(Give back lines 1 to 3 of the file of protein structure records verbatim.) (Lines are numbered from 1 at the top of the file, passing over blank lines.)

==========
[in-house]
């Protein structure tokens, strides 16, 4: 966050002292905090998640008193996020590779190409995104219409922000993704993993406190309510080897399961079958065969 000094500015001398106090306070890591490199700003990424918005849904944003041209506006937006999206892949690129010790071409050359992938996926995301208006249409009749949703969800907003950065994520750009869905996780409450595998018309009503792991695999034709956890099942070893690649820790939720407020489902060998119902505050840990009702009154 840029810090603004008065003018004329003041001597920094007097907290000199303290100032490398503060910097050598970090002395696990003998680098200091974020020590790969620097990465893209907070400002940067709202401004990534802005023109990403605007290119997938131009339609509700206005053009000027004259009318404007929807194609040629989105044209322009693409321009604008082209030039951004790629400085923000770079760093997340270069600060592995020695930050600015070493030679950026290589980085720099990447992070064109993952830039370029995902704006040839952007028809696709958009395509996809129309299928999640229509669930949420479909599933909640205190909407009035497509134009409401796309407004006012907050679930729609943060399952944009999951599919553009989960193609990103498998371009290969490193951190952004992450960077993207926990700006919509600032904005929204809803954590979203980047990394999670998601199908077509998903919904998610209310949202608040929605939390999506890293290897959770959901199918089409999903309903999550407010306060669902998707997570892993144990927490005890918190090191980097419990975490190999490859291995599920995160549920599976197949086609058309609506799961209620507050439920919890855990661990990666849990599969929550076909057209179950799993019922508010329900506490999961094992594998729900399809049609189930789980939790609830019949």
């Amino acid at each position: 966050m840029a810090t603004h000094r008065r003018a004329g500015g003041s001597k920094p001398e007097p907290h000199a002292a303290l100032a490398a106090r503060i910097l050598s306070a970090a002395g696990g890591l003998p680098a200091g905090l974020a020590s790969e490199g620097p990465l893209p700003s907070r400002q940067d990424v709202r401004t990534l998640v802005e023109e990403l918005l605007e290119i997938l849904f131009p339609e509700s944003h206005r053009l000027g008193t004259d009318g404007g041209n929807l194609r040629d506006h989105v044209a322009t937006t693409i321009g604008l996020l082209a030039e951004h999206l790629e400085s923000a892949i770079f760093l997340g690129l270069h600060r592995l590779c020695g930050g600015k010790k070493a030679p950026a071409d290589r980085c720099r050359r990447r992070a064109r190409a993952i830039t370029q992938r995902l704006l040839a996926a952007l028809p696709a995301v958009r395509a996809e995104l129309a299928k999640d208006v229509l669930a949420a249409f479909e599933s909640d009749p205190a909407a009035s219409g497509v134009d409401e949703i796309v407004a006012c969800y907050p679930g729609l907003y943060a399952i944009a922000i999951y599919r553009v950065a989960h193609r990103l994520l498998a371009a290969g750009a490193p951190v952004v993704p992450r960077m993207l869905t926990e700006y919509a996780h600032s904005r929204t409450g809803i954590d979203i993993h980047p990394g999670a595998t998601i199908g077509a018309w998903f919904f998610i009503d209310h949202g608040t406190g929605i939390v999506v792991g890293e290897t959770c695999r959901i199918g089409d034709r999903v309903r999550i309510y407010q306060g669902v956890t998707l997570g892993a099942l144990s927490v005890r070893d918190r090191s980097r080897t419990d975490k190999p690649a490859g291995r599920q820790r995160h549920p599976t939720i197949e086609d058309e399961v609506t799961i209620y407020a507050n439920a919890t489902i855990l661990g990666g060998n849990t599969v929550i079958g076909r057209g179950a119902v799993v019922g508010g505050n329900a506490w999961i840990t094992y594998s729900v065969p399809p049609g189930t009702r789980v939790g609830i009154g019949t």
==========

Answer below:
[in-house]
């Protein structure tokens, strides 16, 4: 966050002292905090998640008193996020590779190409995104219409922000993704993993406190309510080897399961079958065969 000094500015001398106090306070890591490199700003990424918005849904944003041209506006937006999206892949690129010790071409050359992938996926995301208006249409009749949703969800907003950065994520750009869905996780409450595998018309009503792991695999034709956890099942070893690649820790939720407020489902060998119902505050840990009702009154 840029810090603004008065003018004329003041001597920094007097907290000199303290100032490398503060910097050598970090002395696990003998680098200091974020020590790969620097990465893209907070400002940067709202401004990534802005023109990403605007290119997938131009339609509700206005053009000027004259009318404007929807194609040629989105044209322009693409321009604008082209030039951004790629400085923000770079760093997340270069600060592995020695930050600015070493030679950026290589980085720099990447992070064109993952830039370029995902704006040839952007028809696709958009395509996809129309299928999640229509669930949420479909599933909640205190909407009035497509134009409401796309407004006012907050679930729609943060399952944009999951599919553009989960193609990103498998371009290969490193951190952004992450960077993207926990700006919509600032904005929204809803954590979203980047990394999670998601199908077509998903919904998610209310949202608040929605939390999506890293290897959770959901199918089409999903309903999550407010306060669902998707997570892993144990927490005890918190090191980097419990975490190999490859291995599920995160549920599976197949086609058309609506799961209620507050439920919890855990661990990666849990599969929550076909057209179950799993019922508010329900506490999961094992594998729900399809049609189930789980939790609830019949």
């Amino acid at each position: 966050m840029a810090t603004h000094r008065r003018a004329g500015g003041s001597k920094p001398e007097p907290h000199a002292a303290l100032a490398a106090r503060i910097l050598s306070a970090a002395g696990g890591l003998p680098a200091g905090l974020a020590s790969e490199g620097p990465l893209p700003s907070r400002q940067d990424v709202r401004t990534l998640v802005e023109e990403l918005l605007e290119i997938l849904f131009p339609e509700s944003h206005r053009l000027g008193t004259d009318g404007g041209n929807l194609r040629d506006h989105v044209a322009t937006t693409i321009g604008l996020l082209a030039e951004h999206l790629e400085s923000a892949i770079f760093l997340g690129l270069h600060r592995l590779c020695g930050g600015k010790k070493a030679p950026a071409d290589r980085c720099r050359r990447r992070a064109r190409a993952i830039t370029q992938r995902l704006l040839a996926a952007l028809p696709a995301v958009r395509a996809e995104l129309a299928k999640d208006v229509l669930a949420a249409f479909e599933s909640d009749p205190a909407a009035s219409g497509v134009d409401e949703i796309v407004a006012c969800y907050p679930g729609l907003y943060a399952i944009a922000i999951y599919r553009v950065a989960h193609r990103l994520l498998a371009a290969g750009a490193p951190v952004v993704p992450r960077m993207l869905t926990e700006y919509a996780h600032s904005r929204t409450g809803i954590d979203i993993h980047p990394g999670a595998t998601i199908g077509a018309w998903f919904f998610i009503d209310h949202g608040t406190g929605i939390v999506v792991g890293e290897t959770c695999r959901i199918g089409d034709r999903v309903r999550i309510y407010q306060g669902v956890t998707l997570g892993a099942l144990s927490v005890r070893d918190r090191s980097r080897t419990d975490k190999p690649a490859g291995r599920q820790r995160h549920p599976t939720i197949e086609d058309e399961v609506t799961i209620y407020a507050n439920a919890t489902i855990l661990g990666g060998n849990t599969v929550i079958g076909r057209g179950a119902v799993v019922g508010g505050n329900a506490w999961i840990t094992y594998s729900v065969p399809p049609g189930t009702r789980v939790g609830i009154g019949t």